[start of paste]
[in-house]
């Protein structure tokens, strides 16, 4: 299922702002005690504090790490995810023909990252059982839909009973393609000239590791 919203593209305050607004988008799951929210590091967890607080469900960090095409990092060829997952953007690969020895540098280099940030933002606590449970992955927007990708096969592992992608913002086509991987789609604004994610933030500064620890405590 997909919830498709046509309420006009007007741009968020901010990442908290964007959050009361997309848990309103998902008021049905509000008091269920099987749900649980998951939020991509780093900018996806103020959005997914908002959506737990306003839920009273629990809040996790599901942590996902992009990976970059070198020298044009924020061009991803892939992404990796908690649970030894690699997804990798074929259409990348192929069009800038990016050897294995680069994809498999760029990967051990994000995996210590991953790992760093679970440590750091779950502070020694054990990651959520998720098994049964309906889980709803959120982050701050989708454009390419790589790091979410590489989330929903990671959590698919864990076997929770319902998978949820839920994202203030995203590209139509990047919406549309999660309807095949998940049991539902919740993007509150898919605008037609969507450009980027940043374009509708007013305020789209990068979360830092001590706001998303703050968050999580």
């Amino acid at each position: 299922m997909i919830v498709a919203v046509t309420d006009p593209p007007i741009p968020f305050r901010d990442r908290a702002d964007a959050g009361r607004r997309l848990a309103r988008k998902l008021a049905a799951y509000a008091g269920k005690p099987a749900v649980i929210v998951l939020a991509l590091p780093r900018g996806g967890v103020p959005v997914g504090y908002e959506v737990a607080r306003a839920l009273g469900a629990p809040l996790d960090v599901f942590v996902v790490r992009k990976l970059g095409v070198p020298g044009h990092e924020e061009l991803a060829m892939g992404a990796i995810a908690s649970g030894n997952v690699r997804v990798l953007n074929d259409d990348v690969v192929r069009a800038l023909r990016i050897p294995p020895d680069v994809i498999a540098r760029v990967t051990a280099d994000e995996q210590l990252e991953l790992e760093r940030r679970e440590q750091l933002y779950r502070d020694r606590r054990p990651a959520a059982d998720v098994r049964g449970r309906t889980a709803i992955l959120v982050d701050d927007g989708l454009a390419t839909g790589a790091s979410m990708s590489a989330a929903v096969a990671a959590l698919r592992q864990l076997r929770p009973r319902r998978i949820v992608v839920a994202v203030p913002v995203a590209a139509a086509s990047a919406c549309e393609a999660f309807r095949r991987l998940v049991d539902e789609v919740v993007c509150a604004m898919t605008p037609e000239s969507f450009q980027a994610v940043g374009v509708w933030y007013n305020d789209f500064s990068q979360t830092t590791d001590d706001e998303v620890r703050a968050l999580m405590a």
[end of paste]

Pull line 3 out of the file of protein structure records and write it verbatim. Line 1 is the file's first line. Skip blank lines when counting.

């Amino acid at each position: 299922m997909i919830v498709a919203v046509t309420d006009p593209p007007i741009p968020f305050r901010d990442r908290a702002d964007a959050g009361r607004r997309l848990a309103r988008k998902l008021a049905a799951y509000a008091g269920k005690p099987a749900v649980i929210v998951l939020a991509l590091p780093r900018g996806g967890v103020p959005v997914g504090y908002e959506v737990a607080r306003a839920l009273g469900a629990p809040l996790d960090v599901f942590v996902v790490r992009k990976l970059g095409v070198p020298g044009h990092e924020e061009l991803a060829m892939g992404a990796i995810a908690s649970g030894n997952v690699r997804v990798l953007n074929d259409d990348v690969v192929r069009a800038l023909r990016i050897p294995p020895d680069v994809i498999a540098r760029v990967t051990a280099d994000e995996q210590l990252e991953l790992e760093r940030r679970e440590q750091l933002y779950r502070d020694r606590r054990p990651a959520a059982d998720v098994r049964g449970r309906t889980a709803i992955l959120v982050d701050d927007g989708l454009a390419t839909g790589a790091s979410m990708s590489a989330a929903v096969a990671a959590l698919r592992q864990l076997r929770p009973r319902r998978i949820v992608v839920a994202v203030p913002v995203a590209a139509a086509s990047a919406c549309e393609a999660f309807r095949r991987l998940v049991d539902e789609v919740v993007c509150a604004m898919t605008p037609e000239s969507f450009q980027a994610v940043g374009v509708w933030y007013n305020d789209f500064s990068q979360t830092t590791d001590d706001e998303v620890r703050a968050l999580m405590a």